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My husband Al's two years in Scandinavia when a young man provided him, among other things, with three imperishable predilections: a love of light, of warmth and of cardamom. So St. Lucia's Day, when light wins out over darkness and the warmth of flame re-emerges--and almost as important, when there's cardamom-spiked bread for breakfast--we like to take advantage of the concept.
When Elspeth was young (pictured right), we dressed her in full Lucia regalia and made the more traditional saffron-scented "Lucia Cats," sometimes even taking them about the neighborhood; but now we observe the tradition by making loaf-sized Lucias, use the slightly less traditional cardamom flavoring, and gobble them up all day long.
Painting by Carl Larsson
Today we have particular reasons to feel bright and warm--the Christmas Journal is finally done and on its way! And we hope that it brightens up your world when it arrives at your home. Meanwhile, here's our recipe for the Lucia Loaves shown here. It's a large recipe, but it's easily cut in half--just substitute 2 eggs and one egg white for the egg measurement below, so that you don't have to think too hard about how to get one-half of an egg white.
Photograph by Elspeth Young
Lucia Loaves by Nancy Young
2 cups lukewarm milk
1 tablespoon yeast
1/2 cup sugar
3/4 cup softened butter
4 eggs, plus one egg white
1 tablespoon salt
Up to 2 tablespoons cardamom, according to taste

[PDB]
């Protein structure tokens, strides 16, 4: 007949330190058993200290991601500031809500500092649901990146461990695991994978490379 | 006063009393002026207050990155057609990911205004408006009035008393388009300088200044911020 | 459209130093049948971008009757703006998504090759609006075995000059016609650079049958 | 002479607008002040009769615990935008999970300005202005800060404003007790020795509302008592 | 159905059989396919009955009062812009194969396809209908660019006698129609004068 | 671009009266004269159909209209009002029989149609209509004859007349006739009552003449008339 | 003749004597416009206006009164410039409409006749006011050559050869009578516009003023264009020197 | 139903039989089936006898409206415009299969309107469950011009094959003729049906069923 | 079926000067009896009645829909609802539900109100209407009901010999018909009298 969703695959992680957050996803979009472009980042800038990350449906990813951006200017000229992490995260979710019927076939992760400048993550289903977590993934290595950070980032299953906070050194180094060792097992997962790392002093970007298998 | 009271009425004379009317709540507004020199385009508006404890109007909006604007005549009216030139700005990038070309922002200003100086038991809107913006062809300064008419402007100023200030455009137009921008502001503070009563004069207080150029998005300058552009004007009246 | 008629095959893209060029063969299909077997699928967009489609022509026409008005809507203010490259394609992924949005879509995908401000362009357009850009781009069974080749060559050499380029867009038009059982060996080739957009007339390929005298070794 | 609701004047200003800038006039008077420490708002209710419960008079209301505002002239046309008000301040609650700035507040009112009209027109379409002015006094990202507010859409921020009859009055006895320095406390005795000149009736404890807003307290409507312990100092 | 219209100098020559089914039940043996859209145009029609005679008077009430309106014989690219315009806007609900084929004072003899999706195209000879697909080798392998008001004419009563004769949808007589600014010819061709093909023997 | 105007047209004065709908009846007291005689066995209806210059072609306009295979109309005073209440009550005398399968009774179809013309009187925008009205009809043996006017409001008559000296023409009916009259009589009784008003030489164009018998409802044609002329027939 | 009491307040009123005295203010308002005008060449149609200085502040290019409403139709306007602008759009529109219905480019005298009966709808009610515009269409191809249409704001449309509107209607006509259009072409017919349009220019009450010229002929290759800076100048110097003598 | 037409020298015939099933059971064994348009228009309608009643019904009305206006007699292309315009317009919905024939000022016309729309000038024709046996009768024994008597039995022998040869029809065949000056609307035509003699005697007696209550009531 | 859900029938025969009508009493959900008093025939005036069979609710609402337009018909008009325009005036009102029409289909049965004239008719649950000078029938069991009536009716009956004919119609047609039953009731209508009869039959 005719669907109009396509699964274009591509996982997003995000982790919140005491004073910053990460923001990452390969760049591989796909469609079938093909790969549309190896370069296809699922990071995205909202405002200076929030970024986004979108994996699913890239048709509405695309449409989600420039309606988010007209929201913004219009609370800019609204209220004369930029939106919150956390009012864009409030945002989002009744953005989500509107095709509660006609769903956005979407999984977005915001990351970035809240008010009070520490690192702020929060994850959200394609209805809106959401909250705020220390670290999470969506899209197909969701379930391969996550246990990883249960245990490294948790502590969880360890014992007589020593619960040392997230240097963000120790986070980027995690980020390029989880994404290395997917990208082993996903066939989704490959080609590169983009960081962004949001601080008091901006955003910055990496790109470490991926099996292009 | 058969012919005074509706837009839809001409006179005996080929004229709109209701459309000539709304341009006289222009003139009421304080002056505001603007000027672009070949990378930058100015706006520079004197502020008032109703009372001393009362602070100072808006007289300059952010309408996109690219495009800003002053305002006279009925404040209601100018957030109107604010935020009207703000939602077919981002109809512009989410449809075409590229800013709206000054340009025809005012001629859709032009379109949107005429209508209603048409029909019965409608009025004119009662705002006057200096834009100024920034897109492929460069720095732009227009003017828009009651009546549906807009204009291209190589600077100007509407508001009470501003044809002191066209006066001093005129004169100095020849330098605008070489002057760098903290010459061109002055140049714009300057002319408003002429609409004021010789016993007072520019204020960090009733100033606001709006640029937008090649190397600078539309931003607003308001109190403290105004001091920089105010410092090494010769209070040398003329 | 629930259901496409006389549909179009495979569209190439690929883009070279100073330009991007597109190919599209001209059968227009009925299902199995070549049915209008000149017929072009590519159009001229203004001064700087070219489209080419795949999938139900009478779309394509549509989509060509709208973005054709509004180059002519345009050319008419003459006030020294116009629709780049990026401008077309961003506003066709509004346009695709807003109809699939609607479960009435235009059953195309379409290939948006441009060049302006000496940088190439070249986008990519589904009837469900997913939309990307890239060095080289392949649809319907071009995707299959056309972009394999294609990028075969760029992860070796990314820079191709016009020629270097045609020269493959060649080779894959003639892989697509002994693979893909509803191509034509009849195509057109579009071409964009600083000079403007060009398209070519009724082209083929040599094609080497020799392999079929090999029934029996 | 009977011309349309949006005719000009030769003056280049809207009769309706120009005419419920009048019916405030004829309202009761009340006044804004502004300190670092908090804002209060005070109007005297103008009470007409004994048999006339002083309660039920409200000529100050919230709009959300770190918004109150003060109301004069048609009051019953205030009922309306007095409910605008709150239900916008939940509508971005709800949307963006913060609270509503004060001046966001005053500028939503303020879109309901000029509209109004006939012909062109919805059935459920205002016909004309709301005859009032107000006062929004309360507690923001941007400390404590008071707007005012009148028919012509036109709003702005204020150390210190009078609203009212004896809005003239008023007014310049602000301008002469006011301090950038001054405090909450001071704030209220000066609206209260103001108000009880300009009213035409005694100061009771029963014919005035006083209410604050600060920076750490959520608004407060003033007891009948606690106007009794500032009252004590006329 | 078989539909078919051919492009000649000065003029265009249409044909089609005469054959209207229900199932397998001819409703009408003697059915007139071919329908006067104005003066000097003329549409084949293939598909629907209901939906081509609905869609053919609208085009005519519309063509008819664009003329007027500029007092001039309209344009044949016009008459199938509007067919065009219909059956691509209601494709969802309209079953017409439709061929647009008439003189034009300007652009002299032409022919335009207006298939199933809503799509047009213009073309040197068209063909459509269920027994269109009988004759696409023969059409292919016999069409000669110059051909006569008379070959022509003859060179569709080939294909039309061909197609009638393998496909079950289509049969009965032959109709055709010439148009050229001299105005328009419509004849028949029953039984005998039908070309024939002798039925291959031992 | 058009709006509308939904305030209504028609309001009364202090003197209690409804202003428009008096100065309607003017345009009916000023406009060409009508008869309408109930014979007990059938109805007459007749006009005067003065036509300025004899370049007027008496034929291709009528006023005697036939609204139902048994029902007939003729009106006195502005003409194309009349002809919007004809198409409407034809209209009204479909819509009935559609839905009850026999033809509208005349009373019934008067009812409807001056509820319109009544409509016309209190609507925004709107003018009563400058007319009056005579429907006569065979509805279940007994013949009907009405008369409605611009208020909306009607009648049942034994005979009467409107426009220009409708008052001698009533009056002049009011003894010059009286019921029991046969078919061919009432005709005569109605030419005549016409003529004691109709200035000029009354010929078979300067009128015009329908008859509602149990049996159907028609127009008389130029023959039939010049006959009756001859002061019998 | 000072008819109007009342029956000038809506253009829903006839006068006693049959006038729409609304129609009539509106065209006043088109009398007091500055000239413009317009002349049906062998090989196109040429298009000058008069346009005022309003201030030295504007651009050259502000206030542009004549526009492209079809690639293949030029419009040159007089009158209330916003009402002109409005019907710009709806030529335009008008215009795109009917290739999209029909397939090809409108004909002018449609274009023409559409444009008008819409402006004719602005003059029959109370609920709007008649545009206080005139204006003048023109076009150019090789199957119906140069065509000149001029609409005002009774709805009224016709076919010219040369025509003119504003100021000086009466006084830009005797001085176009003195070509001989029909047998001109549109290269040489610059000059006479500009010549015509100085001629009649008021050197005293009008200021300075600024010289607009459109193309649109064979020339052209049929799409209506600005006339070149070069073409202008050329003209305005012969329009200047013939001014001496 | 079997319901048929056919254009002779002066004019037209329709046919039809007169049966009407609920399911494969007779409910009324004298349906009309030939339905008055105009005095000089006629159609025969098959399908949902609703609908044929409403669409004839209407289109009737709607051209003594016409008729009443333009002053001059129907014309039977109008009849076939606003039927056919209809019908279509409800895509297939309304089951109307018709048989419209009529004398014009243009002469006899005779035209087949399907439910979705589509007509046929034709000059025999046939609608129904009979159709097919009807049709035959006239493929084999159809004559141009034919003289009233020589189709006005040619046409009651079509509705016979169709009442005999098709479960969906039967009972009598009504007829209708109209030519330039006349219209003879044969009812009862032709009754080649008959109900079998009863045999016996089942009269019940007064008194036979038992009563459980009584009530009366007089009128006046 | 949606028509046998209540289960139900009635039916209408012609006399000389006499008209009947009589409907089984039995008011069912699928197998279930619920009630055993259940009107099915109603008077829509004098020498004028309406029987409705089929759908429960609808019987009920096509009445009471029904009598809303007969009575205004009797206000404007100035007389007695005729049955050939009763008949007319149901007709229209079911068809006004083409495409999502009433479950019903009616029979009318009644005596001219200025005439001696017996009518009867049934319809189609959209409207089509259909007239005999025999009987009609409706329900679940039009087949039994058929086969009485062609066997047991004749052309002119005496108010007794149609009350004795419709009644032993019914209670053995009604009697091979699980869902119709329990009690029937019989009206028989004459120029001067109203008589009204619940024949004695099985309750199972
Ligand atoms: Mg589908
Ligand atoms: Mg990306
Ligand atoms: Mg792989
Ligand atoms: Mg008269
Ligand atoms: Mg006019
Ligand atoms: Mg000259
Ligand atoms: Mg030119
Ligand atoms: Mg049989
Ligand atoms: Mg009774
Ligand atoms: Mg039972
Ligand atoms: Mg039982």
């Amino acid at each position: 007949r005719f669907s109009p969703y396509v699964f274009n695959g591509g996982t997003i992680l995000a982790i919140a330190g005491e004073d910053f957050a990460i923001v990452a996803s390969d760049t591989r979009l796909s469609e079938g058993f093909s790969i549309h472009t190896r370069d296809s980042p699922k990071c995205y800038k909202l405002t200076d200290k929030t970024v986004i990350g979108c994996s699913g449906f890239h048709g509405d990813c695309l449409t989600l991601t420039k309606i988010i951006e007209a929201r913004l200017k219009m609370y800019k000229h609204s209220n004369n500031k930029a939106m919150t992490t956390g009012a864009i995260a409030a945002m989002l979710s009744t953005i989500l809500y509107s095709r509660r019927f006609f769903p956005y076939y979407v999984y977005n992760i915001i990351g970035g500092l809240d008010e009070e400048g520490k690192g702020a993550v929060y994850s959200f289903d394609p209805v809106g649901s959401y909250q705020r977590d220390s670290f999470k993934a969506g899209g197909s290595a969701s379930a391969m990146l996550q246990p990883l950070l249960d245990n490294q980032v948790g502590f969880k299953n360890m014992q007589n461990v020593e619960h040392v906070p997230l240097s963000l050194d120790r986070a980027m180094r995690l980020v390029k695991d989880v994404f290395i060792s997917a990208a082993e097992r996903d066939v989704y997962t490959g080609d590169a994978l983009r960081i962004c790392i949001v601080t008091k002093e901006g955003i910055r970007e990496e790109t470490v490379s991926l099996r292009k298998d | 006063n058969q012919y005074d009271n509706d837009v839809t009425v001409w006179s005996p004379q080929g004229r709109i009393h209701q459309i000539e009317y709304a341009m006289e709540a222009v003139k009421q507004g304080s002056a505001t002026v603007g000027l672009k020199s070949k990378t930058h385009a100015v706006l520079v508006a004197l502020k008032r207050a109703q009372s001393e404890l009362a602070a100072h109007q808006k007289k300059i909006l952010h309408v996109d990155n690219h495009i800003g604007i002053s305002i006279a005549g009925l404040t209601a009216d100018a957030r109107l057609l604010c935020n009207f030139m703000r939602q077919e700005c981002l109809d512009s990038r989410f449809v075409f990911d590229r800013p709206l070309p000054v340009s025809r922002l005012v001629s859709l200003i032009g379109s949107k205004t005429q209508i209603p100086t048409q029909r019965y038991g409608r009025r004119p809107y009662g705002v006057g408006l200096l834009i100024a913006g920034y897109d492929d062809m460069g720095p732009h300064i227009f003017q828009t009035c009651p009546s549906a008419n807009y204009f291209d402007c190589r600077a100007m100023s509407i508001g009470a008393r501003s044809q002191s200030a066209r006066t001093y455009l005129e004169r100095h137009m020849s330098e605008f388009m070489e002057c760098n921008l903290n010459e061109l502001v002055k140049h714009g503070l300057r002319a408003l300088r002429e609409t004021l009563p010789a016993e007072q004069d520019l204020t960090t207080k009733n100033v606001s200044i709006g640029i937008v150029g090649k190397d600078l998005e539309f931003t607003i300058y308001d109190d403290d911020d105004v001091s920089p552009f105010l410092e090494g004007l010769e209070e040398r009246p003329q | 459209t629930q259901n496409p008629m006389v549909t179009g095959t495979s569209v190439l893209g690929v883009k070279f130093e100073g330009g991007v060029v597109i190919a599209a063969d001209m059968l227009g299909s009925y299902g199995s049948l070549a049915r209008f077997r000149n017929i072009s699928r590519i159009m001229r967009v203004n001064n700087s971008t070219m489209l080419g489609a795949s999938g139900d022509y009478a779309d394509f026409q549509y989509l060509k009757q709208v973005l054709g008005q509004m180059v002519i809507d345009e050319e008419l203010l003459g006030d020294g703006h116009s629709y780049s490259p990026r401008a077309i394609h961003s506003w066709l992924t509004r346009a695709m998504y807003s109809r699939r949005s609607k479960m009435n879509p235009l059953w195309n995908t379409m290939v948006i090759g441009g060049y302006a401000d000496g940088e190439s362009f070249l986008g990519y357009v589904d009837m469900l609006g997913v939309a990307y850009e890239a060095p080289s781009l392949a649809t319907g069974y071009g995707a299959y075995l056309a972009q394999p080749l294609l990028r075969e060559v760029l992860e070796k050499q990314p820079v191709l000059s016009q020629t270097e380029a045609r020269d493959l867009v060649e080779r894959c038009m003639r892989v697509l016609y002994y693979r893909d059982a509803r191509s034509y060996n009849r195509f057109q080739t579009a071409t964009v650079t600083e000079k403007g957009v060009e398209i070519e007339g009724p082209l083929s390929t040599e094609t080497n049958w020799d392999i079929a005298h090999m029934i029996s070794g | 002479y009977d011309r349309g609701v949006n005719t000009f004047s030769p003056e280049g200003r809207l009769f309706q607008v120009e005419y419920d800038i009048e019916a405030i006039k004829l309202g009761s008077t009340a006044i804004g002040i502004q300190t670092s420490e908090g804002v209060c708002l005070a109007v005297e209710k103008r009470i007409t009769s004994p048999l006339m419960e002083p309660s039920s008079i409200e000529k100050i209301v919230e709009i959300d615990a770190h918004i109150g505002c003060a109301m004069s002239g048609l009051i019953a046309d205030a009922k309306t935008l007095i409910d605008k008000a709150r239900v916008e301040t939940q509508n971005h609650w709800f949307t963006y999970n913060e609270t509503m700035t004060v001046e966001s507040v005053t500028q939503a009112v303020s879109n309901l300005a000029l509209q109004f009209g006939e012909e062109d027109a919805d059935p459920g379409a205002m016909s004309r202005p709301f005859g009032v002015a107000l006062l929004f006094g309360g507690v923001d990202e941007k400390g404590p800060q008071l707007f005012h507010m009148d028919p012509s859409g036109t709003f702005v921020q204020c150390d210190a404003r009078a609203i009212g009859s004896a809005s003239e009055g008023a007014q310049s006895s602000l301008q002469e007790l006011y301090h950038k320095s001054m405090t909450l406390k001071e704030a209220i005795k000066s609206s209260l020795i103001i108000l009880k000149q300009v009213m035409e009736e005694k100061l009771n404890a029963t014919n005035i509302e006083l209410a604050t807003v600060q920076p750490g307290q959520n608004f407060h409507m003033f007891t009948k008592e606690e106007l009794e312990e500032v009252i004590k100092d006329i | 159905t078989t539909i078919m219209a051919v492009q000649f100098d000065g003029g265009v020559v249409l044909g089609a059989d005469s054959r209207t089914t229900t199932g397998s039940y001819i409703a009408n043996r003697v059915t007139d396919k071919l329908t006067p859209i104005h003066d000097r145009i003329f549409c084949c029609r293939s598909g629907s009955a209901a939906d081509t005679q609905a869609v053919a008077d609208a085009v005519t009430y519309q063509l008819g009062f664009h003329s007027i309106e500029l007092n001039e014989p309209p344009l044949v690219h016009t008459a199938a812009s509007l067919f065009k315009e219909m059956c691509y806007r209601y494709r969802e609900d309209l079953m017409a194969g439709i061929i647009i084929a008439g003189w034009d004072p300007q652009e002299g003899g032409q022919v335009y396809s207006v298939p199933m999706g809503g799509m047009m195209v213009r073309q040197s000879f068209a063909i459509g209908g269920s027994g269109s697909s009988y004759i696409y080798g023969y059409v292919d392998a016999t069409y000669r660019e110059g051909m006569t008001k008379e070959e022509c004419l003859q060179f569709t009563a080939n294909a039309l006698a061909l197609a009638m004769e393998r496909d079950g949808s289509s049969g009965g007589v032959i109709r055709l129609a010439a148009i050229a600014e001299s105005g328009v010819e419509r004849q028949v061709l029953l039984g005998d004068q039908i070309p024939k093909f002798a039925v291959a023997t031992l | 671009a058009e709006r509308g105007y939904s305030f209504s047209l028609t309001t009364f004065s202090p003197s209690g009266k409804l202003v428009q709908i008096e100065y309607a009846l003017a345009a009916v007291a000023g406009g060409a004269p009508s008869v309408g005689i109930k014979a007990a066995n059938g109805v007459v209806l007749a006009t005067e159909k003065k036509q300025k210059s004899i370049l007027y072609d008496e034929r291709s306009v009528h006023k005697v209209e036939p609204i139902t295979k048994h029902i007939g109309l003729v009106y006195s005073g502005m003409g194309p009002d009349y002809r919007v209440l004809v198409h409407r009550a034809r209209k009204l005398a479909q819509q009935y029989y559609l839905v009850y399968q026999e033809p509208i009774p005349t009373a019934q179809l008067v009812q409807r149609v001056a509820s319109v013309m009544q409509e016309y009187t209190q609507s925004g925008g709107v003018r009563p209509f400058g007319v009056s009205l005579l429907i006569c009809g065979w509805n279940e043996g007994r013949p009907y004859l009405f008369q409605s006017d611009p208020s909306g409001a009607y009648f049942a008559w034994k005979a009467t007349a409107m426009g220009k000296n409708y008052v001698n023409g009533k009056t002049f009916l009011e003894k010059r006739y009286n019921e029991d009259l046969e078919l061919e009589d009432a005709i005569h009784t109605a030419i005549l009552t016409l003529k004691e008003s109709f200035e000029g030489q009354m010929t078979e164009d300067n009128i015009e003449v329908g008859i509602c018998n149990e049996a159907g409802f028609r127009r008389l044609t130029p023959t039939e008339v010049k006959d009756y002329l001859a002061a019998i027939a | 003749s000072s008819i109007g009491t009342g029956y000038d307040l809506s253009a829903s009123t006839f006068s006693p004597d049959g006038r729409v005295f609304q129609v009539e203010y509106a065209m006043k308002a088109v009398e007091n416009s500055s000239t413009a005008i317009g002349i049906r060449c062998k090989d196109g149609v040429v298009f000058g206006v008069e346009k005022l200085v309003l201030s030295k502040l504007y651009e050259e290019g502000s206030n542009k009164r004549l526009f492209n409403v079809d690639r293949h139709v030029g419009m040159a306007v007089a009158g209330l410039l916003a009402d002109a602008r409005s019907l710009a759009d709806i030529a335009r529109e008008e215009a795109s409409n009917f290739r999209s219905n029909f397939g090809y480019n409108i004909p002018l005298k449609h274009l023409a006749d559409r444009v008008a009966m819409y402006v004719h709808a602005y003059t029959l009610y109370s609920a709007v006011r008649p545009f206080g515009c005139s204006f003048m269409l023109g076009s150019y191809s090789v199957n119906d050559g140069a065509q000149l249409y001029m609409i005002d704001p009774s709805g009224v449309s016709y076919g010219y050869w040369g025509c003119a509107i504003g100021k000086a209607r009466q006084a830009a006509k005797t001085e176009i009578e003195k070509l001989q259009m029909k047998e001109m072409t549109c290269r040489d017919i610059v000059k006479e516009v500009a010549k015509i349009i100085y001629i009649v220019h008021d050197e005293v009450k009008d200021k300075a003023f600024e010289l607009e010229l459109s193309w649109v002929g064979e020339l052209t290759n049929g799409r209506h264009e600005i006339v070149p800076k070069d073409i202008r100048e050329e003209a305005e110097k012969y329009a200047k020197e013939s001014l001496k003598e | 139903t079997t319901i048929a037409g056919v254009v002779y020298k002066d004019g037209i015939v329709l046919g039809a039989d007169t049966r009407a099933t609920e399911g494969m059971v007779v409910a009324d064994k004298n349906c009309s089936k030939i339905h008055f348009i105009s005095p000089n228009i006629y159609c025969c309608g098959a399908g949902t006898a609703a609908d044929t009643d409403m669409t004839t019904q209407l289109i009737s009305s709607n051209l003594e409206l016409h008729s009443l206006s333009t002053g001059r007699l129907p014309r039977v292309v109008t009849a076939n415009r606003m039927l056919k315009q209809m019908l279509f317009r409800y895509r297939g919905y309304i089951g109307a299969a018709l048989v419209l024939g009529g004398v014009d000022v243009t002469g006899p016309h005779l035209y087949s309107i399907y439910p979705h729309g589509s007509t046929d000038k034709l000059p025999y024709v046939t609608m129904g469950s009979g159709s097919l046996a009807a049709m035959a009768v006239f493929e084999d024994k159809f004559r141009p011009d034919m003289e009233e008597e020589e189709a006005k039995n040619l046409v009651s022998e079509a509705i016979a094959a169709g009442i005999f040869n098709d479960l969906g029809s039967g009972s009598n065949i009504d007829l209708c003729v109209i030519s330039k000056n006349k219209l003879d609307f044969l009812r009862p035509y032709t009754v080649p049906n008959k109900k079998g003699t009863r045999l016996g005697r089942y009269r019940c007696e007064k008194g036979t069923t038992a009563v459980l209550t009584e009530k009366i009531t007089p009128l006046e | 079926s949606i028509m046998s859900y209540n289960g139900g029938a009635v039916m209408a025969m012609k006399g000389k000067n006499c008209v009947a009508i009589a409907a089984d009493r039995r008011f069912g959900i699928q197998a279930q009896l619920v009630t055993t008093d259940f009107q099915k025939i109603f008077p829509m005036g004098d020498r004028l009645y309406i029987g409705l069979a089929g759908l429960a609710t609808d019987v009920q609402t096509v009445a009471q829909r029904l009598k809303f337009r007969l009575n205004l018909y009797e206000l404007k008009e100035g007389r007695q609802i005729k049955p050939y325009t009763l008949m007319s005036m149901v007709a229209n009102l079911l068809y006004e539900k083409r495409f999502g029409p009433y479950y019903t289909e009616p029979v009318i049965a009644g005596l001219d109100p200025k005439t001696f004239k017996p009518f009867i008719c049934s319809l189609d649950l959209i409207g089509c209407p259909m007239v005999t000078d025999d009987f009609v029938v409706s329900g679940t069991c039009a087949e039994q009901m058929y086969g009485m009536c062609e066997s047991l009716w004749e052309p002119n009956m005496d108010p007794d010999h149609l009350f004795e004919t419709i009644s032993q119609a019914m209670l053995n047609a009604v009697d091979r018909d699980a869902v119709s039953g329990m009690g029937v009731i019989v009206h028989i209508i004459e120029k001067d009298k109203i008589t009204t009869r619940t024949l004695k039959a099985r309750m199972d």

About 6 cups flour
1 egg yolk beaten with a little cream or milk
Some unrefined cane or turbinado sugar for sprinkling
Place the warm milk in the bowl of a heavy-duty mixer, and stir-in the yeast and sugar. Allow the yeast to proof for about 5 minutes. Stir-in the butter, eggs, salt, and cardamom along with 5 cups of flour. Using the kneading attachment, beat the dough for about 3 minutes. Check the dough. If it seems too slack, add more flour, a half cup at a time, until dough is soft and velvety.
Photograph by Elspeth Young
Remove dough from attachment, cover and allow dough to rise until doubled—about 60 minutes. When dough is fully risen, deflate and cut into four equal pieces. Roll them into yard-long ropes and shape into 'S' shapes using the instructions from the Pane Siciliano. Place loaves on baking sheets, brush with the egg glaze, and allow loaves to rise until doubled again—30 to 60 minutes. Meanwhile, preheat oven to 375 degrees. Once braids have risen, brush once more with egg glaze and sprinkle lightly with sugar. Bake in the preheated oven until golden brown—about 35 minutes. Cool on wire racks for half an hour before slicing. This makes large, golden loaves that freeze well, so it's a perfect bread for enjoying throughout the holidays or for giving away to anyone who needs a bit of sweet brightening in their lives.